Indian spinner Kuldeep Yadav endured a difficult period since the 2019 men's ODI World Cup as dip in performances saw him dropped from the T20 side and wasn't part of the ODI side during the tour of Australia.
He played two ODIs in March against England and returned figures of 1-68 and 0-84 which provided his detractors more ammunition to write him off. However, the 26-year old bounced back with an impressive 2-48 in the first ODI against Sri Lanka on Sunday, having put the difficult time behind him.
"I never felt that my white ball career was finished after that England game. There are times that you will go for runs. I have had four and five wicket hauls and it would be better if people start talking about those achievements too," Kuldeep said in a virtual press conference after the match.
"One or two bad games doesn't finish one's career. I believe all who have played the game and have knowledge of the game are aware about that fact."
The left-arm spinner admitted that he had suffered with self-doubt, with the life in a bio-bubble not helping.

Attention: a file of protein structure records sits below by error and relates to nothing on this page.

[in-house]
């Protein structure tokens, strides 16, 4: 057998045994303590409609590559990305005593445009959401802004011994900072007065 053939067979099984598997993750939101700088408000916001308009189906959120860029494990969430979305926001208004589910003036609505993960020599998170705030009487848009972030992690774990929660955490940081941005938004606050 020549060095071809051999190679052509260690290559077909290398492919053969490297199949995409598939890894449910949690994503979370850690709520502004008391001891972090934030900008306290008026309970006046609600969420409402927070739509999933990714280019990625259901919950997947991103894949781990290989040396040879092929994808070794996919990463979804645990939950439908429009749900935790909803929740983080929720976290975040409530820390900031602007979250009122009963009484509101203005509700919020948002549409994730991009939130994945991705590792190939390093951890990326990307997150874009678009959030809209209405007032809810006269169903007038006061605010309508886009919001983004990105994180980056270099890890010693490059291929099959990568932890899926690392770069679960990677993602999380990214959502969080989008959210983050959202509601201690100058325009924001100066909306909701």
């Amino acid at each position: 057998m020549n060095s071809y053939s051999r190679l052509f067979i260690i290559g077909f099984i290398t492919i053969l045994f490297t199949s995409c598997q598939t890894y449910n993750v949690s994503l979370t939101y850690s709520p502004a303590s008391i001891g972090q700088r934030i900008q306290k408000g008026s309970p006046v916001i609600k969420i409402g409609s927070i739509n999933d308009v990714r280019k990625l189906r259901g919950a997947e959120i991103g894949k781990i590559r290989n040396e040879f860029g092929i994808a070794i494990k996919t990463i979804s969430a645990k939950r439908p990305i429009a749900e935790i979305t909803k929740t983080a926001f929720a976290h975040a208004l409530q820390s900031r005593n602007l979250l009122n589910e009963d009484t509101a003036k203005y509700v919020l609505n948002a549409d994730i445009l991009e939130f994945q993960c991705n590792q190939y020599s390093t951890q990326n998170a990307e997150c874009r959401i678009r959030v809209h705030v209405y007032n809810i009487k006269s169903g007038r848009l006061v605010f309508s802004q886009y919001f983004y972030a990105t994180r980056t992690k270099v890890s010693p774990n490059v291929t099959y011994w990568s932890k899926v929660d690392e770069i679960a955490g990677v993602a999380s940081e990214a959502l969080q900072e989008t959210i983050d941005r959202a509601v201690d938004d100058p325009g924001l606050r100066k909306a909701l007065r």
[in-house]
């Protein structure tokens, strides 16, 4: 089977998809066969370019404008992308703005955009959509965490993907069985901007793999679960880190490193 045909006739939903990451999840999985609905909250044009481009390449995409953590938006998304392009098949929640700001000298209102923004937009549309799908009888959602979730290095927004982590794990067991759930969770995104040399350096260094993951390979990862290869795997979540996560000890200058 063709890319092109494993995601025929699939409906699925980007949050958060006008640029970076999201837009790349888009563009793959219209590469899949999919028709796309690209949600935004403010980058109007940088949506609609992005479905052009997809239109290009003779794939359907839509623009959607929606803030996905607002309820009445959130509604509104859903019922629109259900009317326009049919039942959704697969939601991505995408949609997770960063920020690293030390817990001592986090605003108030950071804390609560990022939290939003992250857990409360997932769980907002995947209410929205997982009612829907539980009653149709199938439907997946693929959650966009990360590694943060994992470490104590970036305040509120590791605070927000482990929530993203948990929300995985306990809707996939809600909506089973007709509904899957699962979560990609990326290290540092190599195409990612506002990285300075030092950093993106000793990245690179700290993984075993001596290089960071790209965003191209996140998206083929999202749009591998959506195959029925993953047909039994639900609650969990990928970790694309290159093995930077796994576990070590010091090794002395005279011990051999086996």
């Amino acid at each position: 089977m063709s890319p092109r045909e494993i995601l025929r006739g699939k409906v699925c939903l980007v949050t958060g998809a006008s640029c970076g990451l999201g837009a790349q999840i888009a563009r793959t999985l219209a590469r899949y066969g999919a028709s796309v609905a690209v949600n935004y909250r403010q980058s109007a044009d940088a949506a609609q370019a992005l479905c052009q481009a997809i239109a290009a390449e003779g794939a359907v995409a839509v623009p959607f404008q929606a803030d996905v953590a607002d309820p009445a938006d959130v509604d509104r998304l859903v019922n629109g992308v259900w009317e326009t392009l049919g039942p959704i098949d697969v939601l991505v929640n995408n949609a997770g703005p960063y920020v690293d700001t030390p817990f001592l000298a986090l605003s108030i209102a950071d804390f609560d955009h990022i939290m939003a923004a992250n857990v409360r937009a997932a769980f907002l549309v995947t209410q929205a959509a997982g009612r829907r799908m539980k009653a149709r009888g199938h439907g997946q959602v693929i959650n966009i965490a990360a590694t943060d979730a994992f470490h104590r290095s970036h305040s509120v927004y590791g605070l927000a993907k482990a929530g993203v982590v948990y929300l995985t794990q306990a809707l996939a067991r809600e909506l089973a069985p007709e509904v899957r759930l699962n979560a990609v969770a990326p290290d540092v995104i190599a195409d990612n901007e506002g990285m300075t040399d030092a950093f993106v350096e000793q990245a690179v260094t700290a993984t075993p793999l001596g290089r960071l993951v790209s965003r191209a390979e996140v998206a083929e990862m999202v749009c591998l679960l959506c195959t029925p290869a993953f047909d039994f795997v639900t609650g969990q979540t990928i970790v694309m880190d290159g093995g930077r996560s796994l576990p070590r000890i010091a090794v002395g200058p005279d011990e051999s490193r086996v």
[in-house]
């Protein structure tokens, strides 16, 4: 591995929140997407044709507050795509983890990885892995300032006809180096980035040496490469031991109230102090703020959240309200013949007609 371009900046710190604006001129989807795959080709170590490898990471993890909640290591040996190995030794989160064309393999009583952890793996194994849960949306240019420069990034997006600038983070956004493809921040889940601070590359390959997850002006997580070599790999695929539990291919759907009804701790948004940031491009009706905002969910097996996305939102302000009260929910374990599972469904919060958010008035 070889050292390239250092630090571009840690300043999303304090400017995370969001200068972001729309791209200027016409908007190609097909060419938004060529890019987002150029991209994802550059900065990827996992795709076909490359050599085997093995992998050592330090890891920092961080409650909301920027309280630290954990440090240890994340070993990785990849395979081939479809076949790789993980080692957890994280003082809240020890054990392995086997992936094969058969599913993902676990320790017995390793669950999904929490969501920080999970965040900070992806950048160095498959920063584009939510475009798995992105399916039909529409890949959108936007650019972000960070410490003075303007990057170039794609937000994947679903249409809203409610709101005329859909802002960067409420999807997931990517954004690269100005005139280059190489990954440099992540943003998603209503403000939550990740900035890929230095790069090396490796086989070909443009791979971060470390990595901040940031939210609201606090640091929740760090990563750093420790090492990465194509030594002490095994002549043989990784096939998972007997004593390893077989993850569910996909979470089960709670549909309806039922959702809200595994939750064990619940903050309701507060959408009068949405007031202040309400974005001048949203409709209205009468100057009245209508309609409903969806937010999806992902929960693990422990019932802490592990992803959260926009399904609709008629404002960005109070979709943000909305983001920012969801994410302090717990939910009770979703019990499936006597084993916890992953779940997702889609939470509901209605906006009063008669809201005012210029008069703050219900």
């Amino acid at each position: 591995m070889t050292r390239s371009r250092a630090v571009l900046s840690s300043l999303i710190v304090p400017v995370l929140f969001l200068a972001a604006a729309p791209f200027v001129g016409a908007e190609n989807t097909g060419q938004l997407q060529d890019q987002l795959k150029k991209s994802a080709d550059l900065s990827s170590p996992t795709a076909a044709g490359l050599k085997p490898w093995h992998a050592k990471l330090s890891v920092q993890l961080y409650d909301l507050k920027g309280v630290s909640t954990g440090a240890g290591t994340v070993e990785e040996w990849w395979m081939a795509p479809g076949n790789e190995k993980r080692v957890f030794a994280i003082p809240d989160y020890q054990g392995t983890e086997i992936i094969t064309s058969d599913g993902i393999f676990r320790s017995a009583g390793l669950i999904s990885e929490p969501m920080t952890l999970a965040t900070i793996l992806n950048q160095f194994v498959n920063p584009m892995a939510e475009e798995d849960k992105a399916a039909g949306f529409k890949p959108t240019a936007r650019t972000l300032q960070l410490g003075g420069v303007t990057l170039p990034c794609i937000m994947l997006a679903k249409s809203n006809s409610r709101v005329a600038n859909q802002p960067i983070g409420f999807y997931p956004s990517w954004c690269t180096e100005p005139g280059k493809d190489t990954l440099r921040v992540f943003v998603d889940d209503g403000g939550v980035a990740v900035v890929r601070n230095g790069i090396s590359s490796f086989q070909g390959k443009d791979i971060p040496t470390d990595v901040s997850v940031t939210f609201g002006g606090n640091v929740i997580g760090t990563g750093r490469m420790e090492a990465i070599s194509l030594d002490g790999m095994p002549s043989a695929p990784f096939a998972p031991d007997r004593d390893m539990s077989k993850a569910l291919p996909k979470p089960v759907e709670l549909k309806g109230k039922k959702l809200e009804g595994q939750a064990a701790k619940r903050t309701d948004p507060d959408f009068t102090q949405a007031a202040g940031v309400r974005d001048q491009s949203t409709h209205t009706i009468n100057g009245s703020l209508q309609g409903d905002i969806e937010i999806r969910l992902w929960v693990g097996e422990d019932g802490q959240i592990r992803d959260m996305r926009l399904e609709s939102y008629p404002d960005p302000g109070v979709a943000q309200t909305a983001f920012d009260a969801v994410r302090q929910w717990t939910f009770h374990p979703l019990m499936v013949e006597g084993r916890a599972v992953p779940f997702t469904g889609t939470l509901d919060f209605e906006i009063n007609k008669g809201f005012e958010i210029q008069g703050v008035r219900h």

"It's a difficult life in bubble and more so when you are not playing as self-doubts creep in. A lot of people want to help you, speak to you but when you speak to too many people, you create new type of doubts," he said.
Kuldeep credited Rahul Dravid, Indian team's head coach for the Sri Lanka tour, for motivating him ahead of the series.
"Pressure and nervousness will always be there when you play after a long time and I was playing after long time. It happens as you are keen to do well. Initially, Rahul sir backed me a lot, motivated me, he told me a lot of things but most importantly that I needed to enjoy my game...I am happy that it worked," Kuldeep said.
The spinner also spoke about his variations in pace which stifled Lankan batsmen during the middle overs.
"I have brought about some changes because during the first innings, it was slow and dry with turn on offer. I was varying the pace as per batsman I was bowling to. There were times when I tried to flight the ball and there were times when I increased the pace of my deliveries. My idea was to ensure that batsmen don't settle down to one particular pace," he said.